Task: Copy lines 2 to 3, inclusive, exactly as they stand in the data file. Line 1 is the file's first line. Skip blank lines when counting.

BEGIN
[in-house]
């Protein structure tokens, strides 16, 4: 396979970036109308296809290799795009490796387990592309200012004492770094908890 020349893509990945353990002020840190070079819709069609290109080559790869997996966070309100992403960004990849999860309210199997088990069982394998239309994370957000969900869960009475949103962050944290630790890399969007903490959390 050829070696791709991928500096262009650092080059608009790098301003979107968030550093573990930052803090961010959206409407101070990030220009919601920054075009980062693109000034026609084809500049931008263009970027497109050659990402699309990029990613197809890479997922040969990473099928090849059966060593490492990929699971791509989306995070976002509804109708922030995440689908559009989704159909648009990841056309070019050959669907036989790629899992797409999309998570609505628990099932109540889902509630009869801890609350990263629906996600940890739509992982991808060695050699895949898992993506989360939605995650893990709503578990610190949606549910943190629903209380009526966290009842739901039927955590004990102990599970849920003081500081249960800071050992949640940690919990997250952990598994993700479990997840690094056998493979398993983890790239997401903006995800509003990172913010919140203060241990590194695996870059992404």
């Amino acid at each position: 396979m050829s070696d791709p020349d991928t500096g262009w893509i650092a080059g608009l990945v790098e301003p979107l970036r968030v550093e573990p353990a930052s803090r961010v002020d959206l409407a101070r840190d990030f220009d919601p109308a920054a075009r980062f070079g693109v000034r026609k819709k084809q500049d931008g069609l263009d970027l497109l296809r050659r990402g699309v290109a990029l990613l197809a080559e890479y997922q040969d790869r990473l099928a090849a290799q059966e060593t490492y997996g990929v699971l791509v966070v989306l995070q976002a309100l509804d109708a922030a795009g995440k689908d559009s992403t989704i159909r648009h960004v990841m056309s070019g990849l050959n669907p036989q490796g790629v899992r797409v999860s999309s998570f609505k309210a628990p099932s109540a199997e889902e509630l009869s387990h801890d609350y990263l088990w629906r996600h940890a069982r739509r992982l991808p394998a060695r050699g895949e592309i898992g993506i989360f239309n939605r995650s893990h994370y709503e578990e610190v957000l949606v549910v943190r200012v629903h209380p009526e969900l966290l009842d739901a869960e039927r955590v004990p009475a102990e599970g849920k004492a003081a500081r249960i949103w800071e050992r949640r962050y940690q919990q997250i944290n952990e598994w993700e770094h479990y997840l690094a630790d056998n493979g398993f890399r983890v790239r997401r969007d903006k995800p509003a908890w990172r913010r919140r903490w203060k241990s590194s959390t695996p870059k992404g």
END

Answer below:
């Protein structure tokens, strides 16, 4: 396979970036109308296809290799795009490796387990592309200012004492770094908890 020349893509990945353990002020840190070079819709069609290109080559790869997996966070309100992403960004990849999860309210199997088990069982394998239309994370957000969900869960009475949103962050944290630790890399969007903490959390 050829070696791709991928500096262009650092080059608009790098301003979107968030550093573990930052803090961010959206409407101070990030220009919601920054075009980062693109000034026609084809500049931008263009970027497109050659990402699309990029990613197809890479997922040969990473099928090849059966060593490492990929699971791509989306995070976002509804109708922030995440689908559009989704159909648009990841056309070019050959669907036989790629899992797409999309998570609505628990099932109540889902509630009869801890609350990263629906996600940890739509992982991808060695050699895949898992993506989360939605995650893990709503578990610190949606549910943190629903209380009526966290009842739901039927955590004990102990599970849920003081500081249960800071050992949640940690919990997250952990598994993700479990997840690094056998493979398993983890790239997401903006995800509003990172913010919140203060241990590194695996870059992404």
């Amino acid at each position: 396979m050829s070696d791709p020349d991928t500096g262009w893509i650092a080059g608009l990945v790098e301003p979107l970036r968030v550093e573990p353990a930052s803090r961010v002020d959206l409407a101070r840190d990030f220009d919601p109308a920054a075009r980062f070079g693109v000034r026609k819709k084809q500049d931008g069609l263009d970027l497109l296809r050659r990402g699309v290109a990029l990613l197809a080559e890479y997922q040969d790869r990473l099928a090849a290799q059966e060593t490492y997996g990929v699971l791509v966070v989306l995070q976002a309100l509804d109708a922030a795009g995440k689908d559009s992403t989704i159909r648009h960004v990841m056309s070019g990849l050959n669907p036989q490796g790629v899992r797409v999860s999309s998570f609505k309210a628990p099932s109540a199997e889902e509630l009869s387990h801890d609350y990263l088990w629906r996600h940890a069982r739509r992982l991808p394998a060695r050699g895949e592309i898992g993506i989360f239309n939605r995650s893990h994370y709503e578990e610190v957000l949606v549910v943190r200012v629903h209380p009526e969900l966290l009842d739901a869960e039927r955590v004990p009475a102990e599970g849920k004492a003081a500081r249960i949103w800071e050992r949640r962050y940690q919990q997250i944290n952990e598994w993700e770094h479990y997840l690094a630790d056998n493979g398993f890399r983890v790239r997401r969007d903006k995800p509003a908890w990172r913010r919140r903490w203060k241990s590194s959390t695996p870059k992404g």